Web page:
Saturday, November 17, 2007

Your Thoughts on Miracles

We have now finished our study of Lewis' book Miracles. For those who attended last night, please use the comment link below to tell us what impressed you or interested you most from our meeting. For you others who were not able to attend last night, but have attended previously, feel free to add your own words about the book as well. Thank you!

Image: The Annunciation, by Henry Ossawa Tanner.

1 comment:

j49nspmep02a said...

Lewis’ book Miracles is the most intellectually stimulating and challenging work of Lewis that I have read to date (and I have not yet read all of his work). The topic is one that must prod the interest of any thinking Christian, and Lewis takes the subject on, using the tools of philosophy, theology, and literary criticism. I don’t think he is altogether successful, all the time, but he makes sense more often than not, and his failures make possible his victories. The reason for this is that he is attempting to use logic to explain something that is essentially illogical, or at least defies or goes beyond pure logic. Here is where modern man gets rather impatient, and retreats behind the wall of naturalism. But Lewis, like a general, marshals his forces, probes the weaknesses of the enemy’s fortifications, retreating here, thrusting there, looking for his opportunities, using all the resources at his disposal.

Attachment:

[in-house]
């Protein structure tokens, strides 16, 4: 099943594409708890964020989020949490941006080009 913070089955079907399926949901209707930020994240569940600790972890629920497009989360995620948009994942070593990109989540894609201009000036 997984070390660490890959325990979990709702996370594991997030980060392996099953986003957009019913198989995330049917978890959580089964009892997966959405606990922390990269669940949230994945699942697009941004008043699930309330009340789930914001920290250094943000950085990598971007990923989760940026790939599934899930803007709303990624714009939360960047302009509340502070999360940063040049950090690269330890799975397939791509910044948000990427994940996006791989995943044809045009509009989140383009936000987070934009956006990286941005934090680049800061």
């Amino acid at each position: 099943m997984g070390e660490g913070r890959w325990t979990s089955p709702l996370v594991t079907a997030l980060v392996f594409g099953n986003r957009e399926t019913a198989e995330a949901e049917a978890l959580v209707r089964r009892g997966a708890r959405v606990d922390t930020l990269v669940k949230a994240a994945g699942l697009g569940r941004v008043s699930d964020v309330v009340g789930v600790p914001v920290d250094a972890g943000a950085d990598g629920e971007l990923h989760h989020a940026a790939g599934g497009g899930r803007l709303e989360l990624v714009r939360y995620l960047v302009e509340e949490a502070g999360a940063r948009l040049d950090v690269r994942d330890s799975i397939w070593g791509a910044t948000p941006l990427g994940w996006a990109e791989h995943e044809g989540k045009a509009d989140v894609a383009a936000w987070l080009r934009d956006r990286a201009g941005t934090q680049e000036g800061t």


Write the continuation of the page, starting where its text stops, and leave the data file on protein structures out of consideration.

Chapter 3 is in many ways the heart of the book, and in my opinion it draws up short of total success, but it has the effect of setting the groundwork for what follows. I don’t think that Lewis proves logically that thought itself is somehow beyond naturalism and therefore a miracle. (He may have proved that pure naturalism is self-contradictory, but I’m not sure.) To me, we know all this by intuition, or better, by faith. One cheers his effort, and even the unbeliever would have to admit that he is on to something significant. At the very least he argues the naturalistic position to a stalemate, and he is like the debater who has planted seeds, in the face of the opposing side’s objections.

These seeds bear fruit in chapters 15 and 16. He hits his stride in chapter 16 on the Miracles of the New Creation, which is a masterpiece of religious writing. Lewis contradicts convincingly the lurking modern idea among secular people and modern “spiritual” types of Christians that the spiritual is wholly otherworldly, or a kind of etherialism, often called negative theology. Lewis shows that the Risen Christ is more real than anything real we can conceive of, and yet wholly recognizable, ushering in a transformed world--in the words of the Prayer Book, a “world without end.” Again, strict logic is not always to his advantage, but here Lewis effectively uses poetic imagery, particularly when he speaks at the end of those stunning ”world-shaking horses,” expecting us “with impatience, pawing and snorting in the King’s stables.”

This is a book that repays a second reading. You really can’t fully understand chapter 15, on the Miracles of the Old Creation, until you have grasped chapter 16 on the New Creation. An interesting exercise would be to read the book backwards by chapter.